IBM is also using cloud computing to try to become nimbler and more appealing to startups, which often eschew its pricey and complex software. On Mar. 16, it announced versions of its developer tools, middleware, and database software that programmers can access over the Web to build applications. They're designed to appeal to startups that often don't consider buying traditional business software. "If you don't have a cloud-based model for your software, then you just can't play with those companies," says Dave Mitchell, IBM's director of strategy and emerging business.
Other deep-pocketed tech companies are building cloud platforms as well. Google runs a cloud product called App Engine, and has shown a willingness to invest when it wants to branch into areas ancillary to search. VMware is also marketing its data center software for companies that want to build computing "clouds" themselves. "This is going to be an extremely crowded market," says Scott Crenshaw, a vice-president at Linux vendor Red Hat. "It's going to expand before it contracts."
Amazon has several advantages over its competitors. Its cloud computing engineers haven't had to satisfy requirements of large customers, so they've been free to make decisions that emphasize new technology and low costs, says Marten Mickos, CEO of software company Eucalyptus Systems and a former executive at MySQL and Sun Microsystems.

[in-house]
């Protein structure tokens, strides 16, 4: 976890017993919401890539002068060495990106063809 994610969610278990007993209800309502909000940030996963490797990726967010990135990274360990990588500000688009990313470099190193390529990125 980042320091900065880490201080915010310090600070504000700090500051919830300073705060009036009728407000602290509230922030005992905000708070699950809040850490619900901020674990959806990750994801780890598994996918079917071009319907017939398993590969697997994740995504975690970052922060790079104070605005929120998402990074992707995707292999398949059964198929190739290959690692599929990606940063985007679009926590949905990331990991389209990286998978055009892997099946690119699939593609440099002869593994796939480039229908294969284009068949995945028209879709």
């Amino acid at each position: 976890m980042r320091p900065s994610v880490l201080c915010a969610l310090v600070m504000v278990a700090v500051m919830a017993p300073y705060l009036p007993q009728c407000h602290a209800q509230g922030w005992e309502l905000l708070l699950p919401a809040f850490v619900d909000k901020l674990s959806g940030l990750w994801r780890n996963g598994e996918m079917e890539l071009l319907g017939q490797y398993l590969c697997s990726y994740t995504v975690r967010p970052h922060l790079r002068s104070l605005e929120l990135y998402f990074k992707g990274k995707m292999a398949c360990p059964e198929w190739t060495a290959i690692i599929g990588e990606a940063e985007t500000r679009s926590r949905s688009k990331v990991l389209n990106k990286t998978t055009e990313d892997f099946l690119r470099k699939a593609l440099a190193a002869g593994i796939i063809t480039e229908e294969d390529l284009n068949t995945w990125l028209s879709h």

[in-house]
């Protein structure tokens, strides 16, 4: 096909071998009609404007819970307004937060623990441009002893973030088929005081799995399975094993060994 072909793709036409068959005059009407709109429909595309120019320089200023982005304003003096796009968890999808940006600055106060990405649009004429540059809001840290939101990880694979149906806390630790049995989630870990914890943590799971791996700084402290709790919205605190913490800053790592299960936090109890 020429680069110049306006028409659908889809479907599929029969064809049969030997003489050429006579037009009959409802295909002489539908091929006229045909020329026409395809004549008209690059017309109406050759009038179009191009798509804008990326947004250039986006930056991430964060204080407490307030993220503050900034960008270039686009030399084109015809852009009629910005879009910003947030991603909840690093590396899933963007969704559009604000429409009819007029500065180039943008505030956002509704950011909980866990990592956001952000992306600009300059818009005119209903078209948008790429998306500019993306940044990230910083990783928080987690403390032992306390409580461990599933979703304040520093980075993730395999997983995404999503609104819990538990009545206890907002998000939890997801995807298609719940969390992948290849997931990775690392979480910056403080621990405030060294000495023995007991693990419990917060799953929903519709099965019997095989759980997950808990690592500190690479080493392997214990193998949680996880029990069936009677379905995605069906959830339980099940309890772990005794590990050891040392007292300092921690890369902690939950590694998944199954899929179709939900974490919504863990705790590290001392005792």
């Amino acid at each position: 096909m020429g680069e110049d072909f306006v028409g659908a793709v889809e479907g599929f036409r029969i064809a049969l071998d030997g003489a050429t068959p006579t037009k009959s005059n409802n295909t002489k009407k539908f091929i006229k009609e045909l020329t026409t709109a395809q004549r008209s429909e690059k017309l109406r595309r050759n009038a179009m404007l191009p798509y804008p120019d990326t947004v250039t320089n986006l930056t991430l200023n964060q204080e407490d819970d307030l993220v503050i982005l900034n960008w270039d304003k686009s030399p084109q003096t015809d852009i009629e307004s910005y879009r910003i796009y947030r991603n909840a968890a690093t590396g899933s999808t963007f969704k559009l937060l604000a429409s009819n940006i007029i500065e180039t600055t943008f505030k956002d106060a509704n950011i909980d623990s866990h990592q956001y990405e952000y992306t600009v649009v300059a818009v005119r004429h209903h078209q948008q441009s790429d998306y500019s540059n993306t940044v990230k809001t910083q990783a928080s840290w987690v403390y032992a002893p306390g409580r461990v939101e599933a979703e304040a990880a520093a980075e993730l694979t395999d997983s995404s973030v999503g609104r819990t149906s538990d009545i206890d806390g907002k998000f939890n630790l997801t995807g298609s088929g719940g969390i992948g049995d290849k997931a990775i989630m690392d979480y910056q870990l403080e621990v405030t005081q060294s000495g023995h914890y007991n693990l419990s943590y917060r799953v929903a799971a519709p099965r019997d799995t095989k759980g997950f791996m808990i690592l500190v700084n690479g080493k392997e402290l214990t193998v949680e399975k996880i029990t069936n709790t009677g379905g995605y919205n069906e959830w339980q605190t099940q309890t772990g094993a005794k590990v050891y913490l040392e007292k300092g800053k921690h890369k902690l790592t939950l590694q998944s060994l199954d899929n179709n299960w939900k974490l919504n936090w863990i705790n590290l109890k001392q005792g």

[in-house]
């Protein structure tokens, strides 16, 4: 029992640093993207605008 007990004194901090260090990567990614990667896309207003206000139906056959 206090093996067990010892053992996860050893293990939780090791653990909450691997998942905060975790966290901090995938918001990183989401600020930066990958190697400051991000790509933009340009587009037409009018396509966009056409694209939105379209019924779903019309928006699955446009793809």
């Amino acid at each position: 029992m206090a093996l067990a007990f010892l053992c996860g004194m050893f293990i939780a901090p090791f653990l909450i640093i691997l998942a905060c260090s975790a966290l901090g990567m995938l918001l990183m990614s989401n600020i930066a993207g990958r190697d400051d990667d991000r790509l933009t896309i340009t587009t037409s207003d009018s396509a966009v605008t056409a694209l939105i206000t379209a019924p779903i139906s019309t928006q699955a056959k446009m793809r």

Trending Amazon's way
Adam Selipsky, a vice-president of product management and developer relations at Amazon, says the company learned how to run data centers inexpensively and at a large scale as a result of building its retail business. Many companies will pare back their data center operations in the next decade or two, turning the computing business into one of higher volumes and lower profit margins—a scenario where Amazon excels, Selipsky says. "We're four years into a trend that's probably decades long," he says. Already, Amazon Web Services consumes more computing power than the company's retail business.
For Amazon, expanding geographically and into the IT departments of larger customers will be key as it tries to make the cloud a plank of its growth. With larger rivals aiming to swipe some of Amazon's momentum in this frontier of business computing, Amazon will need to press every advantage it can.
Ricadela is technology editor for Bloomberg Businessweek.com in San Francisco.